The US Open 2018 women’s final match which Japanese tennis player Naomi Osaka won against Serena Williams continued to make headlines over Williams’ tiff with umpire Carlos Ramos. Tennis fans are divided on the issue, with some supporting the American player and others slamming her for her ‘unruly’ behaviour on the tennis court. Dairy co-operative Amul, known for often taking a stand on trending issues, put out their opinion with their latest cartoon.
“#Amul Topical: Ms William’s tantrums in US Open finals!” read the tweet posted along with a picture that featured the moment where Williams and Ramos were involved in a heated verbal discussion.
— Amul.coop (@Amul_Coop) September 10, 2018
However, the brand’s satirical take on the issue has not gone down well with many people on social media. Many were disappointed that instead of focussing on winner Osaka, more attention was being given to the controversy. Others slammed the sketch and asked the dairy brand to “pull back” the cartoon.
May be for the first time by Amul….👎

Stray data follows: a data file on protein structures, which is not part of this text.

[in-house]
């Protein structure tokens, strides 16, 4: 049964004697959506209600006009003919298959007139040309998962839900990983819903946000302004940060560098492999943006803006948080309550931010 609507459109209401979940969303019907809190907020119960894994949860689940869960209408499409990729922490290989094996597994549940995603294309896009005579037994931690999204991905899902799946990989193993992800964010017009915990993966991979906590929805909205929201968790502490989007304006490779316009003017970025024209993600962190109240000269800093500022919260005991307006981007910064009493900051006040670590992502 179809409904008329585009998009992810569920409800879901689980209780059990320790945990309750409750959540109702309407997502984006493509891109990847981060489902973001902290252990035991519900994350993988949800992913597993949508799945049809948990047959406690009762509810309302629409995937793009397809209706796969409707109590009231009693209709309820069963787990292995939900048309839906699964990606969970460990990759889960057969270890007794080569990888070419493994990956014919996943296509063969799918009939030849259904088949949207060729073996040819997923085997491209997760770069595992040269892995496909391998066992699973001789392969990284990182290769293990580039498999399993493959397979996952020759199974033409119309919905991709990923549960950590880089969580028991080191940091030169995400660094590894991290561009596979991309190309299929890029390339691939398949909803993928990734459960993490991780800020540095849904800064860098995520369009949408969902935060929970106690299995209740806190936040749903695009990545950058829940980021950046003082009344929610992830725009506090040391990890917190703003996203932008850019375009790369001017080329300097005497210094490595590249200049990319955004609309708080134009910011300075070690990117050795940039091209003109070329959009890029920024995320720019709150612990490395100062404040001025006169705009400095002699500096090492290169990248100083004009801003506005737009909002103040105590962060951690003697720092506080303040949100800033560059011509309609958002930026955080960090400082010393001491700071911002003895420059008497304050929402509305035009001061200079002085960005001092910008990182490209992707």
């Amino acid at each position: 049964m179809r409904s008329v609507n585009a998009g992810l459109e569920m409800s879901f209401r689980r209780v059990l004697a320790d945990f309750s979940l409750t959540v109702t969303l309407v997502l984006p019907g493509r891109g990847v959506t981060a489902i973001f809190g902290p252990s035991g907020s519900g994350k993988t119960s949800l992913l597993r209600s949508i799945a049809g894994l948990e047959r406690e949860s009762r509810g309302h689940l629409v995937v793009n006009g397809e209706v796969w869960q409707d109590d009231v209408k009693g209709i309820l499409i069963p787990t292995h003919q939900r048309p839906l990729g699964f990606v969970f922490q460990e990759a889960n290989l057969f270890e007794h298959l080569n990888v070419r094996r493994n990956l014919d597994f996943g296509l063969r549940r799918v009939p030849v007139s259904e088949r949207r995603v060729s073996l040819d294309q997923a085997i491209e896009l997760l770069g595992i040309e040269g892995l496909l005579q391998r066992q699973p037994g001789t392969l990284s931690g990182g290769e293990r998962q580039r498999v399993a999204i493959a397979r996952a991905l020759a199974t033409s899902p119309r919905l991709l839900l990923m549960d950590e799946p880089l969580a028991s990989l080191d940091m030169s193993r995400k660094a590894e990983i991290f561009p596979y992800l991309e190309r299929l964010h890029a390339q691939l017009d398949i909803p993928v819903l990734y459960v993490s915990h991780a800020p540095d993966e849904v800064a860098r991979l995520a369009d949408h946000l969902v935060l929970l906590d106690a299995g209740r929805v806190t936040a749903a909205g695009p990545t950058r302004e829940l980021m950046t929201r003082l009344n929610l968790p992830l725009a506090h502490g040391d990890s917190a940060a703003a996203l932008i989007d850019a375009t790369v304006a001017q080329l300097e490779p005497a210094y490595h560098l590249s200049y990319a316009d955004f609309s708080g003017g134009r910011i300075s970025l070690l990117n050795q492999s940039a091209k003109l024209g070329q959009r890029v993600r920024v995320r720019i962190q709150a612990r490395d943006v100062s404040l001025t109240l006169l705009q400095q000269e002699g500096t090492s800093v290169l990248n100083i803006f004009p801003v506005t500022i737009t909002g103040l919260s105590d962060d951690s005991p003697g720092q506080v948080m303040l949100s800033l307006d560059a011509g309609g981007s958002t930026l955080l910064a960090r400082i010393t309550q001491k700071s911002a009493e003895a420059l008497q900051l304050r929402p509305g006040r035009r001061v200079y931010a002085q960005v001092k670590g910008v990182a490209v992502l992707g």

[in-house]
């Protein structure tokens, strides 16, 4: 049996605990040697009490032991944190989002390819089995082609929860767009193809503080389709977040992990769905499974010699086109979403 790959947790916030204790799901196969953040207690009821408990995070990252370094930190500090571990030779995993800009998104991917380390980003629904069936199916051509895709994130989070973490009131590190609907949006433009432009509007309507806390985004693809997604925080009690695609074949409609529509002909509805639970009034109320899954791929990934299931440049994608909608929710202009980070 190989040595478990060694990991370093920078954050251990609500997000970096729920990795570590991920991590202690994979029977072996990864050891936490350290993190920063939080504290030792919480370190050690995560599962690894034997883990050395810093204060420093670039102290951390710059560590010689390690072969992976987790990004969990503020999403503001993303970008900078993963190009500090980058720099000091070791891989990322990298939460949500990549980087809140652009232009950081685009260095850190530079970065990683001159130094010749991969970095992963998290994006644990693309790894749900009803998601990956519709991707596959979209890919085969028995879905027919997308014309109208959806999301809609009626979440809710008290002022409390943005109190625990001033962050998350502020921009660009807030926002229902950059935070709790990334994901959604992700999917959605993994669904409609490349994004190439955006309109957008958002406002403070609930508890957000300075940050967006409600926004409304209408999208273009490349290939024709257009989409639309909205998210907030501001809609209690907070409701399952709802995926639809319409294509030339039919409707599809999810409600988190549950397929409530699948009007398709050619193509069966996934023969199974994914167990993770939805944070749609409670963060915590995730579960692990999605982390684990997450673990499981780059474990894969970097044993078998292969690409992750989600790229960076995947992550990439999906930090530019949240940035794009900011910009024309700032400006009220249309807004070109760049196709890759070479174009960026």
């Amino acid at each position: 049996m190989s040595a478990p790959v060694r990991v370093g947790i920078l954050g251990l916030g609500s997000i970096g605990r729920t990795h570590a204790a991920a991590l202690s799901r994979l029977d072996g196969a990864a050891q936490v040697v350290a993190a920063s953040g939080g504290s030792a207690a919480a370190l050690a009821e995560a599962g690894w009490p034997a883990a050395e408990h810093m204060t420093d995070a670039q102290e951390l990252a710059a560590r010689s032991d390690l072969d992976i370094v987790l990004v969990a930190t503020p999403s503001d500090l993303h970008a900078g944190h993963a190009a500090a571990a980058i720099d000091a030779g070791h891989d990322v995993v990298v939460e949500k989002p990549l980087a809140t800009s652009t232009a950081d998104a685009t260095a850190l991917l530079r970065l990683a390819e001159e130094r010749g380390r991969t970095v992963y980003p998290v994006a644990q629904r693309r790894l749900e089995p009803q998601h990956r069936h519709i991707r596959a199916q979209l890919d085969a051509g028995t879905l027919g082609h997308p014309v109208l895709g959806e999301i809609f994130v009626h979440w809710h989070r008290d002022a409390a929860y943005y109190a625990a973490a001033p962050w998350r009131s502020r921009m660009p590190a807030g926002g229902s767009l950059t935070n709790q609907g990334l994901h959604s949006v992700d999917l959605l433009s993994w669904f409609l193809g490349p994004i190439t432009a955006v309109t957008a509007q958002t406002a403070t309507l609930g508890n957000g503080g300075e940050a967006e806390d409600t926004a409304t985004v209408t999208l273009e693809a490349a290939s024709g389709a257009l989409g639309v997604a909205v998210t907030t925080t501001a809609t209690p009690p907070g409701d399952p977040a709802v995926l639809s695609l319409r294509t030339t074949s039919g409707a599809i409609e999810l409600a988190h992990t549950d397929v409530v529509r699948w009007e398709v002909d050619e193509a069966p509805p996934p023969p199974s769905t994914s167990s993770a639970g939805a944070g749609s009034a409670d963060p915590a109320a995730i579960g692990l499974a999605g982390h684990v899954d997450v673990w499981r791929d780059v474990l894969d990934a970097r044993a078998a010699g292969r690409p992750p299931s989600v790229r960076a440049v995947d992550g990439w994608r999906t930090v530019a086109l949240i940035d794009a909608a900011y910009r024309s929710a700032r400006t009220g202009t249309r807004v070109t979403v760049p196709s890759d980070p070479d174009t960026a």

Need boost for @Naomi_Osaka_ …
— Ajay Magar Patil (@aamagar1703) September 10, 2018
Very disappointed to see this post. Least expected.
— పినవ (@pnvarma) September 10, 2018
First tym I m not happy with ur this kind of edit….. Highly disappointed…
— 💃💃💃💃💃shiefali….💃💃💃💃💃 (@GuptaShiefali) September 11, 2018
Not this time Amul. Coaching? May be yeah, but taking away her point calling verbal abuse, not so much!
— Sandhya Uma Shekar (@iyerishcoffee) September 11, 2018
Not nice Amul you’ve blown it this time… Pls pull this back 👎
— Kannan Hariharan (@KannaHariharan) September 10, 2018
Wrong one this time Amul. Calling her protest a tantrum is demeaning.
— कोशिश ग़ज़ल (@KoshishGhazal) September 10, 2018
While the Amul cartoon is being slammed in India, an Australian newspaper has come under fire for its ‘racist’ cartoon featuring Williams. The cartoon by Mark Knight was published in the Herald Sun tabloid. It featured the American player throwing a tantrum at the US Open final.
— Mark Knight (@Knightcartoons) September 10, 2018
The cartoon has been criticised by many including British author JK Rowling, American civil rights activist the Rev Jesse Jackson and many activists, broadcasters and journalists.